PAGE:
So I recently saw Stardust, a movie adaptation of a Neil Gaiman novel. From the early trailers, I wasn't interested in this movie, and from the jacket blurb and the description on Amazon, I wasn't interested in the novel. It really just didn't seem like my type of thing -- even though I write fantasy, I really am not a fan of most traditional "high fantasy," which is pretty much what this seemed to be (albeit with many strange twists, such as an odd-looking pirate played by Robert De Niro -- though I like De Niro very much, he's not exactly what jumps to mind for fantasy, right?).
Well, I guess by now you've probably heard similar sentiments all around the Internet, in papers, and from family and friends. In my case, my sister was dragged into it with low expectations, and came out talking about how great the movie was. She convinced me and my wife to go, but even still, we went in fairly reluctantly. And then, of course, like everyone else, we came out talking about how great it was. De Niro was perfect for the role he played, and I can't imagine that pirate being played by anyone else.
Well, I suppose I could launch into a discussion of bad trailers and/or bad jacket blurbs, or even a discussion of how new and/or humorous twists on old formulas don't synopsize well -- but that isn't what I really want to talk about today. This post is titled what it is because I'm now reading the original novel of STARDUST, and so far I'm really loving it -- and I'm realizing that I really prefer to read the novels after I see the movies. Otherwise, I get irritated by everything that's missing in the movie version, and everything that they changed or "messed up" for reasons of time, or visual splendor, or whatever. This was how I felt about the last few Harry Potter movies, having read and loved the books long before.
It's interesting how it only seems to work one way, most of the time. I read Stephen King's THE SHINING earlier this year, really enjoyed it, and then saw the Kubrick film -- which, of course, Kubrick really made his own, and so was completely different from the book. If I'd seen the movie before reading the book, I wonder how I would have felt? It seems to me that when I read a book after the movie, it's like finding a treasure trove of new detail to flush out what I already liked in the movie, whereas when I see a movie version of a book, it's often a popularized, lobotomized version of the book.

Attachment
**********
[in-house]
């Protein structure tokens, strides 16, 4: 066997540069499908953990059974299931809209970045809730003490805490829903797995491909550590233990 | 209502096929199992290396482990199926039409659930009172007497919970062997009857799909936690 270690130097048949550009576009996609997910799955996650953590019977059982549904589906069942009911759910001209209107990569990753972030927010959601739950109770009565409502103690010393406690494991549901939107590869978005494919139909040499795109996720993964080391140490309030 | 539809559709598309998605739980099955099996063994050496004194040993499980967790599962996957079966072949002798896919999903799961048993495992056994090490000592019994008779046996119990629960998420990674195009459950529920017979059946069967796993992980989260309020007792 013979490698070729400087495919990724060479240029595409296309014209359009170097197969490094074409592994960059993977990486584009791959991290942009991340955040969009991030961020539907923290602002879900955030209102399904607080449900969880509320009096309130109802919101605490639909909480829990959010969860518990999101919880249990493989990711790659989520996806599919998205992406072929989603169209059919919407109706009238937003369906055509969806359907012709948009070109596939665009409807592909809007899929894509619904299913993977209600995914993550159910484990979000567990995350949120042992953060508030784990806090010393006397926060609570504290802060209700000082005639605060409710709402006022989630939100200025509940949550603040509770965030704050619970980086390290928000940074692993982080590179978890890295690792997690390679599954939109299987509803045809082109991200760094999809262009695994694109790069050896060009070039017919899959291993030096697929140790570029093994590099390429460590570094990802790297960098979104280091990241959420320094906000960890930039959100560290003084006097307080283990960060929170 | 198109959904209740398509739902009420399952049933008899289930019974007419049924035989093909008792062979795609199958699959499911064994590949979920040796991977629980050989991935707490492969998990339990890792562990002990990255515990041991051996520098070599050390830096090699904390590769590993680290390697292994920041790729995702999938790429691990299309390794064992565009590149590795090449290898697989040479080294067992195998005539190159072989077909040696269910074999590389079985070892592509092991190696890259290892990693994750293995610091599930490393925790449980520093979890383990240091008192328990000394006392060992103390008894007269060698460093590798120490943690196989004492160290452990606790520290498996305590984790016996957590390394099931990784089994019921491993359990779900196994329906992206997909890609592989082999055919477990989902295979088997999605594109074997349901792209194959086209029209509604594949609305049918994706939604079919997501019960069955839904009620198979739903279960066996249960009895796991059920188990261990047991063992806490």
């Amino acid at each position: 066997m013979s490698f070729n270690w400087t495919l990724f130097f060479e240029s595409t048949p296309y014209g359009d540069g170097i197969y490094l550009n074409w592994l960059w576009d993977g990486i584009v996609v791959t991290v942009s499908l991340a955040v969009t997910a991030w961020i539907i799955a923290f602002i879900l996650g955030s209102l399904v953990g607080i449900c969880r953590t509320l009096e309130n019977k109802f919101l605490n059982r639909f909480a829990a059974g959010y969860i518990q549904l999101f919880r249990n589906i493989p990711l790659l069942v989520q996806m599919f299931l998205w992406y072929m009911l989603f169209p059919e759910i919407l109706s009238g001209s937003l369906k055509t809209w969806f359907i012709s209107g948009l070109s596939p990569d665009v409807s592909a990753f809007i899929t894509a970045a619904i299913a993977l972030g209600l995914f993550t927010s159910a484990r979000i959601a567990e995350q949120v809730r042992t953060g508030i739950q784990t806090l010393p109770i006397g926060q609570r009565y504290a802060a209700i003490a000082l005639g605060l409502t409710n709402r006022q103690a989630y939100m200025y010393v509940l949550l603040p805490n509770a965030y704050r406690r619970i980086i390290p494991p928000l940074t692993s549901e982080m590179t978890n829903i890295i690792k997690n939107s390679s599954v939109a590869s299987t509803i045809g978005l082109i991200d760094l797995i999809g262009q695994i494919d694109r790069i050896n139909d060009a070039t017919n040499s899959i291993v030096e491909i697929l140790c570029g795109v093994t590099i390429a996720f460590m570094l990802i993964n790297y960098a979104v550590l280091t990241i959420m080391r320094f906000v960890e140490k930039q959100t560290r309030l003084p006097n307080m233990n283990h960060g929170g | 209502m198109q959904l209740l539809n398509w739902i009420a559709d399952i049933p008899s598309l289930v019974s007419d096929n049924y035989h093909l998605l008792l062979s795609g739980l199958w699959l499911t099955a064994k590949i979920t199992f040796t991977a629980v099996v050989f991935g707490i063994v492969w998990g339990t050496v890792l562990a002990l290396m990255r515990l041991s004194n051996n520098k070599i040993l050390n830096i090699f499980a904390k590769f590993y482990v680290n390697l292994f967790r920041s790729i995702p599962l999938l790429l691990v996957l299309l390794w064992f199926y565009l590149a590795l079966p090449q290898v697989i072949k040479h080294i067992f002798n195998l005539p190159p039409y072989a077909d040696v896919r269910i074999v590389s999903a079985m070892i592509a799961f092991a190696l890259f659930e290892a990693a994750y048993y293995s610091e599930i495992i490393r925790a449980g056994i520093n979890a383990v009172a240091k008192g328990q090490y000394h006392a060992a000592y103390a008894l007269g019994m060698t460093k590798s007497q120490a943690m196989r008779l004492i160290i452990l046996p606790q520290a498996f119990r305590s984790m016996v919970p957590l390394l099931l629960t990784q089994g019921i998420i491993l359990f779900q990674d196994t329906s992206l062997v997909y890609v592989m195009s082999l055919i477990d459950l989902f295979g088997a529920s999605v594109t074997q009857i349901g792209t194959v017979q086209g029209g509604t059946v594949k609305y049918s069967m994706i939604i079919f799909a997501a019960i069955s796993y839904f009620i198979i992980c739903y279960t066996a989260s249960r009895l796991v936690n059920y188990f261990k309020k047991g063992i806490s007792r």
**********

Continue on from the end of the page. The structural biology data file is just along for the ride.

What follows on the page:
The upcoming movie adaptation of THE DARK IS RISING does not look promising in that regard, but I'll be going to see it regardless, because that's one of my favorite books of all time and I'd like to see how it translates to film (even though I suspect it will not fare well -- they renamed it "The Seeker," for crying out loud, and gave Will more powers and a girl crush -- that's not the story that first captivated me in fourth grade). But there's always hope, right? Fans of the Lord of the Rings books (which I am not) largely seemed pleased by the movie trilogy, and I thought the most recent movie version of THE LION, THE WITCH, AND THE WARDROBE was exquisite. I suspect that I AM LEGEND will be an excellent adaptation of the Richard Matheson classic (which I only recently read), despite how much it has obviously changed from the original, given the trailer.
So it's not that I don't think that adaptations of books make for good movies, but it's just that so often the movies are an entirely new entity. Sometimes the movie keeps the spirit of the book, sometimes it keeps the plot and/or characterization details, sometimes it keeps little of anything. In an abstract sense, I don't really even see anything wrong with that -- film and fiction are two totally different mediums. I'd think it acceptable for a writer to hear a song, or see a painting, and be inspired into writing a novelization. That's acceptable partly because the book and the painting would so obviously be two different things -- no one would try to claim that the book was the "book version" of the painting. That wouldn't even make sense.
But since movies and books do have so many elements in common -- though novels lack the visual component of movies, and movies lack the internal life of novels, they otherwise have many shared components -- I think the tendency is for people to think that they can see the movie or read the book, and one is just as good as the other. That's where I disagree. If you saw the movie Stardust and loved it, wonderful -- now go and buy the book. If you've read the book, you might well like this particular movie adaptation, as well -- though I will warn you that many details have been changed, the spirit remains intact.
Film adaptations generally say "based on the novel," but it seems like that generally isn't something that people take too literally. Perhaps it would be more clear if we said that most movies were "inspired by" the book. Interestingly, people often have the same problem understanding what "based on a true story" means. As if memoirists just jotted down the facts of their life as they happened. A lot goes into making a successful, interesting memoir, even if the memoirist's life was inherently fascinating. I think that the same thing is true of book-to-movie adaptations.
If only more people would realize the differences inherent between the mediums, and how much is missed by seeing just the one "version" in the theaters, then perhaps the recent upsurge in novel-based movies would cause a corresponding upsurge in readership. If only.